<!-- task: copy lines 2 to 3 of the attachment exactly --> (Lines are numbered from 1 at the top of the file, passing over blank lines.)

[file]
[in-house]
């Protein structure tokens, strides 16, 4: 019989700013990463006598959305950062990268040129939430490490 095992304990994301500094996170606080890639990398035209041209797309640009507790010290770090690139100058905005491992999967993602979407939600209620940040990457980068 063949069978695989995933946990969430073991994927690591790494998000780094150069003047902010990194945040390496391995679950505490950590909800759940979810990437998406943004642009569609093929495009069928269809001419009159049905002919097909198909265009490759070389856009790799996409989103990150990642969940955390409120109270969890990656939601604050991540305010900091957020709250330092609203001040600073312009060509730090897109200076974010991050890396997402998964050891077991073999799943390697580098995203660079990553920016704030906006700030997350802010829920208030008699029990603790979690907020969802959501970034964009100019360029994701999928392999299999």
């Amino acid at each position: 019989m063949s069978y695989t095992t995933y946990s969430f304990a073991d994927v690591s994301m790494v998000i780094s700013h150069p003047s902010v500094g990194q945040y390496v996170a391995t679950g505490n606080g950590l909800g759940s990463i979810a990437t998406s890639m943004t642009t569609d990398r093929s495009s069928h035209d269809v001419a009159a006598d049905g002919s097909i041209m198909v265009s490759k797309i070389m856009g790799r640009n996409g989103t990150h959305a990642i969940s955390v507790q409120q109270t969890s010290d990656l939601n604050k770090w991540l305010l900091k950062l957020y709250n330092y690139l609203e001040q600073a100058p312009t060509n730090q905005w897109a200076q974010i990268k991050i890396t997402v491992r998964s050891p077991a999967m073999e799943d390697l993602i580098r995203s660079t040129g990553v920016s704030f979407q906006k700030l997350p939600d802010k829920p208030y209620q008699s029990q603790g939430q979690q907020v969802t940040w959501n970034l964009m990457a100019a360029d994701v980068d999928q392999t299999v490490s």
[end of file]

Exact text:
């Protein structure tokens, strides 16, 4: 019989700013990463006598959305950062990268040129939430490490 095992304990994301500094996170606080890639990398035209041209797309640009507790010290770090690139100058905005491992999967993602979407939600209620940040990457980068 063949069978695989995933946990969430073991994927690591790494998000780094150069003047902010990194945040390496391995679950505490950590909800759940979810990437998406943004642009569609093929495009069928269809001419009159049905002919097909198909265009490759070389856009790799996409989103990150990642969940955390409120109270969890990656939601604050991540305010900091957020709250330092609203001040600073312009060509730090897109200076974010991050890396997402998964050891077991073999799943390697580098995203660079990553920016704030906006700030997350802010829920208030008699029990603790979690907020969802959501970034964009100019360029994701999928392999299999």
């Amino acid at each position: 019989m063949s069978y695989t095992t995933y946990s969430f304990a073991d994927v690591s994301m790494v998000i780094s700013h150069p003047s902010v500094g990194q945040y390496v996170a391995t679950g505490n606080g950590l909800g759940s990463i979810a990437t998406s890639m943004t642009t569609d990398r093929s495009s069928h035209d269809v001419a009159a006598d049905g002919s097909i041209m198909v265009s490759k797309i070389m856009g790799r640009n996409g989103t990150h959305a990642i969940s955390v507790q409120q109270t969890s010290d990656l939601n604050k770090w991540l305010l900091k950062l957020y709250n330092y690139l609203e001040q600073a100058p312009t060509n730090q905005w897109a200076q974010i990268k991050i890396t997402v491992r998964s050891p077991a999967m073999e799943d390697l993602i580098r995203s660079t040129g990553v920016s704030f979407q906006k700030l997350p939600d802010k829920p208030y209620q008699s029990q603790g939430q979690q907020v969802t940040w959501n970034l964009m990457a100019a360029d994701v980068d999928q392999t299999v490490s």